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Yako-Madobi: The neglected rural road in Kano

If there is anything people of Madobi and Kiru local government areas would like to benefit from as part of the dividends of democracy from…

If there is anything people of Madobi and Kiru local government areas would like to benefit from as part of the dividends of democracy from 1999 to date, it could be the rebuilding or total reconstruction of the 70-kilometre road that links the area with the state capital. That has been the people’s major pain in the last 12 years of democratic rule in the country.

The occupation of the people has been farming. Agriculture is the largest sector that provides employment and income to the populace. Over 70 per cent of the working population of these two communities are directly or indirectly engaged in agricultural activities that include wet season farming, irrigation farming, storage and distribution of farm produce and animal husbandry.

The area is known to produce crops like groundnuts, guinea corn, maize, gum arabic, rice, honey, pepper, tomatoes in large quantity, in addition to different kinds of vegetables. Livestock comprising cattle, sheep, goats, donkeys, and horses are also reared in the area.

Produce from the area support the food needs of the entire state just as they act as a source of raw materials for the industrial sector. But how farmers transport such products to the state capital has never been the concern of successive administrations in the state.

On 29th May, 1999, Engr. Rabi’u Musa Kwankwaso was sworn-in as fourth civilian governor of Kano State. All he did in that capacity for four year was to award a contract of overhauling and laying of chippings at the beginning of the road and filling of major potholes on the road at a huge amount of money that remained subject of discussion at the time. Being an indigene of that area, Kwankwaso knows the condition of that road more than anybody else.

Malam Ibrahim Shekarau succeeded Kwankwaso in 2003, and he chose to ignore the dreadful condition of the road throughout his first tenure as governor. It took the request of a certain commissioner midway into his second term that Shekarau approved the laying of sand at Sabon-titi round-about and few metres away from it. This, the rains have washed away, thus making the condition worse.

During Engineer Rabiu Musa Kwankwaso’s four-year tenure, only awarded the road contract and Governor Ibrahim Shekarau didn’t consider it during his first tenure.

The terrible condition of the road was best described in 2008 by His Highness, the Emir of Kano, Alhaji (Dr.) Ado Bayero, at a Qur’anic Graduation Ceremony of Government Tahfeezul Qur’an Secondary School, Kiru.

At the occasion, during which the Deputy Governor, Abdullahi Muhammad Gwarzo, was in attendance, the then Kiru local council chairman and now commissioner, Ministry for Local Governments, Alhaji Ali Datti Yako, begged the state government to reconstruct the road to ease the suffering of the people there.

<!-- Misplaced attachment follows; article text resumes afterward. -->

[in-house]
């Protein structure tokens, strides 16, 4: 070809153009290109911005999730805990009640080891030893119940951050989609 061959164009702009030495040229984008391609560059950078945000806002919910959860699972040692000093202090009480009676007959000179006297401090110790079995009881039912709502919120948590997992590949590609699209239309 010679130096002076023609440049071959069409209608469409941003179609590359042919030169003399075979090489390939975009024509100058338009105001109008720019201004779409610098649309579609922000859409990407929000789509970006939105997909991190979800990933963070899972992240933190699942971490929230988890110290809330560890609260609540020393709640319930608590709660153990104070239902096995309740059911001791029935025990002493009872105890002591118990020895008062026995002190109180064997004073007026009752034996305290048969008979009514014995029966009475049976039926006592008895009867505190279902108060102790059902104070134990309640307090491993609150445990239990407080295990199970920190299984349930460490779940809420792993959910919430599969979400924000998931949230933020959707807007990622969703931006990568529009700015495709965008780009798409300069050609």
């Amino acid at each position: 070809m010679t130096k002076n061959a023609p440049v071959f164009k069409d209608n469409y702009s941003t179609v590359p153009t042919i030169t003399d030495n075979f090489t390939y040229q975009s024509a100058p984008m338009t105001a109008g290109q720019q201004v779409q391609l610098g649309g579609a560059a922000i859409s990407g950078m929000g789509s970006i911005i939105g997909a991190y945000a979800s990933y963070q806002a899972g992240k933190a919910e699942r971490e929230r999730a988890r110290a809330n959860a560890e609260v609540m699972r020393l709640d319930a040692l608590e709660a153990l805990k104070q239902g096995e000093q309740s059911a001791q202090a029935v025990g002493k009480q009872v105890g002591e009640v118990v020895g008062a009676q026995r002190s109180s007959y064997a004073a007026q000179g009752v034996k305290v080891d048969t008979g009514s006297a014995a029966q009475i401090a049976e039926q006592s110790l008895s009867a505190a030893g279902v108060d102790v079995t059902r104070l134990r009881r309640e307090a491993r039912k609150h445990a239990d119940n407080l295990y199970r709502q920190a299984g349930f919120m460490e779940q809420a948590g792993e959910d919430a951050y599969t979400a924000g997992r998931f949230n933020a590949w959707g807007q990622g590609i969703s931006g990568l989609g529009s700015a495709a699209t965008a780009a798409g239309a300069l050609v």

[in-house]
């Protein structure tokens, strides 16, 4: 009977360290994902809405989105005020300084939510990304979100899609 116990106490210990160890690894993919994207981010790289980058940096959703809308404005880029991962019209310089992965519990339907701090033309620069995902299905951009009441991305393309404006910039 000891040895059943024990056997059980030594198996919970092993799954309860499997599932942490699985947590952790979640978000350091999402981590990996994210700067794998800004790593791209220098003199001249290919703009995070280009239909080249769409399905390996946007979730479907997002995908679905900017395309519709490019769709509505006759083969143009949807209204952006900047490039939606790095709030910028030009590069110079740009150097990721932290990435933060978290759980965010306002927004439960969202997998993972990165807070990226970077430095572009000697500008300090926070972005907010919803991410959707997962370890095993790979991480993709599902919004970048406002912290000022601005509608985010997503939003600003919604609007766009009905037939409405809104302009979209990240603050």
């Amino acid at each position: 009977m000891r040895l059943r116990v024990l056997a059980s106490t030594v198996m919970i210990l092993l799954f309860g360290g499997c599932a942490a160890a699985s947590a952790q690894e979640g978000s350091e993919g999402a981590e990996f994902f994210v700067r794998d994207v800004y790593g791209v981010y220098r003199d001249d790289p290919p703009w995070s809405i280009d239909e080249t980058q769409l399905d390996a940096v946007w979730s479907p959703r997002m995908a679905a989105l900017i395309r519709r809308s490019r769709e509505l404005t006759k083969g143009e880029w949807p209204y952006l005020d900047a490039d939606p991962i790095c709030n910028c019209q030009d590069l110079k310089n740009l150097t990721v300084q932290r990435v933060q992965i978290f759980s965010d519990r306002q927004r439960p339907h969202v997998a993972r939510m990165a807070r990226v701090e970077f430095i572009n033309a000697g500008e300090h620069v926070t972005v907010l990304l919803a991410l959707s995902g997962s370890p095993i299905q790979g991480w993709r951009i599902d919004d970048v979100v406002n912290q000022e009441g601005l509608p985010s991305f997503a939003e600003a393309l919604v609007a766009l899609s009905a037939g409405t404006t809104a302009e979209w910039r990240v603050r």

In his address, the emir acknowledged that the road was in bad condition and called on the state government to rehabilitate it. In sum, both the emir and the deputy governor recognized that the rehabilitation of the road was long overdue.

While delivering his speech, the deputy governor said the issue of rehabilitation of the road was about to come to an end. He assured the gathering that the state government had included the project in the 2009 budget. This generated some uproarious moments from the crowd. Even as I write this piece, the road is still in its sorry state.  

The state government has so far disbursed about N5 billion for reconstruction of rural roads across the state. The state government, according to Commissioner for Rural and Community Development, Alhaji Musa Ilyasu Kwankwaso, “has spent N4,703,750,591.92 on construction of 227 kilometres of roads across the various local government areas” (ThisDay 2nd April, 2010).

Though N4.7 billion could go a long way in rehabilitating rural roads in a state, it is ignominy for such statistics to come out from a state like Kano. Benue state has, for example, spent about N20 billion on the construction and rehabilitation of rural roads. The state, according Works, Housing and Transport Commissioner, Dr. Eugene Aliegaba, “has spent about N20 billion on the construction and rehabilitation of rural roads across the state in the last three years”, (Daily Independent, Wed. 12th May, 2010).

Apart from the state, the two most affected local councils that is Madobi and Kiru have contributed immensely to making the mess on this road to linger. None of the two councils chairmen, apart from the Yako’s request to the state government  in 2008 in Kiru, has made any serious attempt  publicly towards calling the attention of the state government to this malaise.

2011 is few months away. The message to the people of this area is that anybody who comes for your vote, from councillor to governor, ask the fellow the sole question, “what is your contribution to reconstruct the road that is our social and economic mainstay?”

Nababa  is with the Department of Mass Communication, Bayero University, Kano. ([email protected])

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